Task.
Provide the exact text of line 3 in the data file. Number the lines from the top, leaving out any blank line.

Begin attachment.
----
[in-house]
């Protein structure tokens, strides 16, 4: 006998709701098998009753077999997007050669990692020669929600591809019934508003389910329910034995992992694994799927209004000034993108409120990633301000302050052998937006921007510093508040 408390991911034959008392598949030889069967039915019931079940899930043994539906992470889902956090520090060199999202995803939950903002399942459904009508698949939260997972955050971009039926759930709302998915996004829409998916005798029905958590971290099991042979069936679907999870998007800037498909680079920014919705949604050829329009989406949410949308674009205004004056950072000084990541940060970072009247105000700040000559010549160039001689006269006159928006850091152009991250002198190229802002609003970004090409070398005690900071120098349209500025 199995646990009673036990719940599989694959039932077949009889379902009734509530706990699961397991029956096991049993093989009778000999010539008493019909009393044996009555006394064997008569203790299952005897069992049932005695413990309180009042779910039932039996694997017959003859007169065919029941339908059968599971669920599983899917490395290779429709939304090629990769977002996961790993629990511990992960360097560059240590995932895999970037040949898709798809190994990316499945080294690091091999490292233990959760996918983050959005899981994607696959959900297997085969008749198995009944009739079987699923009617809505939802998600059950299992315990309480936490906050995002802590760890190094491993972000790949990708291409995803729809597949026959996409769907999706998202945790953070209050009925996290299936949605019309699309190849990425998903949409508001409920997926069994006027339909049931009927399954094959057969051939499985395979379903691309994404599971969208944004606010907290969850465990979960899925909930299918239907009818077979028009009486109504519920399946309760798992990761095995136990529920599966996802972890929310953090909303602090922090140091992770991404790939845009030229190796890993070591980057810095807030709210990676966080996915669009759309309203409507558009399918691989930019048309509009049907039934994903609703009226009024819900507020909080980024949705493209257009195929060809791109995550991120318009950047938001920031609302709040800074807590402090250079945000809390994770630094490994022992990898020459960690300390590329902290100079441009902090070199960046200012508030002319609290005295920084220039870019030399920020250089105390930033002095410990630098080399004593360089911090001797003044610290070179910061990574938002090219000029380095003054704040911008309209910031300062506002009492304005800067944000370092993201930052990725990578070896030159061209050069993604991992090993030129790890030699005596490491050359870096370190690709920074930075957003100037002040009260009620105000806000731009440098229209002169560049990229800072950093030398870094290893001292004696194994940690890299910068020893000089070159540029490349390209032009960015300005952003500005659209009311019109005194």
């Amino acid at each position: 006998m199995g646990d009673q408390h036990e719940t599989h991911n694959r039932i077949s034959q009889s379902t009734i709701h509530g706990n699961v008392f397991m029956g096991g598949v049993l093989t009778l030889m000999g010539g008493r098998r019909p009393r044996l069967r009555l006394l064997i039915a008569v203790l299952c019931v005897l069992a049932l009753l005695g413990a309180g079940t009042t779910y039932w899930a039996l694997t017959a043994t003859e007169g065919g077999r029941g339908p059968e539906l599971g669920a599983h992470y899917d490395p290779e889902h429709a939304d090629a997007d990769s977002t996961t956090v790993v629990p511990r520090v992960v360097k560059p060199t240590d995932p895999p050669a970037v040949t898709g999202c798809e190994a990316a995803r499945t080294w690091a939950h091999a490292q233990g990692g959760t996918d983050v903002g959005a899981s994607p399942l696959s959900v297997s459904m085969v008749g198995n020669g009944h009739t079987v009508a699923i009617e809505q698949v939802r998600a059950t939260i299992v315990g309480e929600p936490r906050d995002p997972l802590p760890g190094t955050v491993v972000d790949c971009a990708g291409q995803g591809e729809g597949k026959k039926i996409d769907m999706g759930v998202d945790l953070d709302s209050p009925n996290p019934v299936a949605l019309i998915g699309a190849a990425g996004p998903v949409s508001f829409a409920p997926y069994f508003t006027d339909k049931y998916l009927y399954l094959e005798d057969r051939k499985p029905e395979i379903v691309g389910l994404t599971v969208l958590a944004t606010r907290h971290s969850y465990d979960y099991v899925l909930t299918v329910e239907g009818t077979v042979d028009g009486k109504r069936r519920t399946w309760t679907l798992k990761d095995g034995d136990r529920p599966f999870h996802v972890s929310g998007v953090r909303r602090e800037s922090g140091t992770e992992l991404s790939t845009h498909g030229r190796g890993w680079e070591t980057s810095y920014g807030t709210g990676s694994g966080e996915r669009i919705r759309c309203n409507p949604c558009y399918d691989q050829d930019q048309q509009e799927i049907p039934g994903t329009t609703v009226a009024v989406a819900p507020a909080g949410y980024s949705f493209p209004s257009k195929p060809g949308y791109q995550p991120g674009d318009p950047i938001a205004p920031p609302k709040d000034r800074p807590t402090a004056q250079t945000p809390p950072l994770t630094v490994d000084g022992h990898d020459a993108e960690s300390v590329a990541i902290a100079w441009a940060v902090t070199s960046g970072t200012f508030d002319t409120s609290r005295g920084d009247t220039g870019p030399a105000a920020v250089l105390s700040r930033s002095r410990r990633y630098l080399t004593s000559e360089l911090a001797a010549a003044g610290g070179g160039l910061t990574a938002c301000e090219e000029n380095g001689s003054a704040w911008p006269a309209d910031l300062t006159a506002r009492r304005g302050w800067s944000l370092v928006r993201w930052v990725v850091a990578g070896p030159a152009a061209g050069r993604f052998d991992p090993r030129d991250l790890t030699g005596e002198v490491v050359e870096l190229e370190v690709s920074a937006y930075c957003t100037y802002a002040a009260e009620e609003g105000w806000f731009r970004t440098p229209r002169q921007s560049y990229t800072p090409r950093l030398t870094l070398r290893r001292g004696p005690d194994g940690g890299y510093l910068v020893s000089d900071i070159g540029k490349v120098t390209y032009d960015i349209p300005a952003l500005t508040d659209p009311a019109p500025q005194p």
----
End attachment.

């Amino acid at each position: 006998m199995g646990d009673q408390h036990e719940t599989h991911n694959r039932i077949s034959q009889s379902t009734i709701h509530g706990n699961v008392f397991m029956g096991g598949v049993l093989t009778l030889m000999g010539g008493r098998r019909p009393r044996l069967r009555l006394l064997i039915a008569v203790l299952c019931v005897l069992a049932l009753l005695g413990a309180g079940t009042t779910y039932w899930a039996l694997t017959a043994t003859e007169g065919g077999r029941g339908p059968e539906l599971g669920a599983h992470y899917d490395p290779e889902h429709a939304d090629a997007d990769s977002t996961t956090v790993v629990p511990r520090v992960v360097k560059p060199t240590d995932p895999p050669a970037v040949t898709g999202c798809e190994a990316a995803r499945t080294w690091a939950h091999a490292q233990g990692g959760t996918d983050v903002g959005a899981s994607p399942l696959s959900v297997s459904m085969v008749g198995n020669g009944h009739t079987v009508a699923i009617e809505q698949v939802r998600a059950t939260i299992v315990g309480e929600p936490r906050d995002p997972l802590p760890g190094t955050v491993v972000d790949c971009a990708g291409q995803g591809e729809g597949k026959k039926i996409d769907m999706g759930v998202d945790l953070d709302s209050p009925n996290p019934v299936a949605l019309i998915g699309a190849a990425g996004p998903v949409s508001f829409a409920p997926y069994f508003t006027d339909k049931y998916l009927y399954l094959e005798d057969r051939k499985p029905e395979i379903v691309g389910l994404t599971v969208l958590a944004t606010r907290h971290s969850y465990d979960y099991v899925l909930t299918v329910e239907g009818t077979v042979d028009g009486k109504r069936r519920t399946w309760t679907l798992k990761d095995g034995d136990r529920p599966f999870h996802v972890s929310g998007v953090r909303r602090e800037s922090g140091t992770e992992l991404s790939t845009h498909g030229r190796g890993w680079e070591t980057s810095y920014g807030t709210g990676s694994g966080e996915r669009i919705r759309c309203n409507p949604c558009y399918d691989q050829d930019q048309q509009e799927i049907p039934g994903t329009t609703v009226a009024v989406a819900p507020a909080g949410y980024s949705f493209p209004s257009k195929p060809g949308y791109q995550p991120g674009d318009p950047i938001a205004p920031p609302k709040d000034r800074p807590t402090a004056q250079t945000p809390p950072l994770t630094v490994d000084g022992h990898d020459a993108e960690s300390v590329a990541i902290a100079w441009a940060v902090t070199s960046g970072t200012f508030d002319t409120s609290r005295g920084d009247t220039g870019p030399a105000a920020v250089l105390s700040r930033s002095r410990r990633y630098l080399t004593s000559e360089l911090a001797a010549a003044g610290g070179g160039l910061t990574a938002c301000e090219e000029n380095g001689s003054a704040w911008p006269a309209d910031l300062t006159a506002r009492r304005g302050w800067s944000l370092v928006r993201w930052v990725v850091a990578g070896p030159a152009a061209g050069r993604f052998d991992p090993r030129d991250l790890t030699g005596e002198v490491v050359e870096l190229e370190v690709s920074a937006y930075c957003t100037y802002a002040a009260e009620e609003g105000w806000f731009r970004t440098p229209r002169q921007s560049y990229t800072p090409r950093l030398t870094l070398r290893r001292g004696p005690d194994g940690g890299y510093l910068v020893s000089d900071i070159g540029k490349v120098t390209y032009d960015i349209p300005a952003l500005t508040d659209p009311a019109p500025q005194p």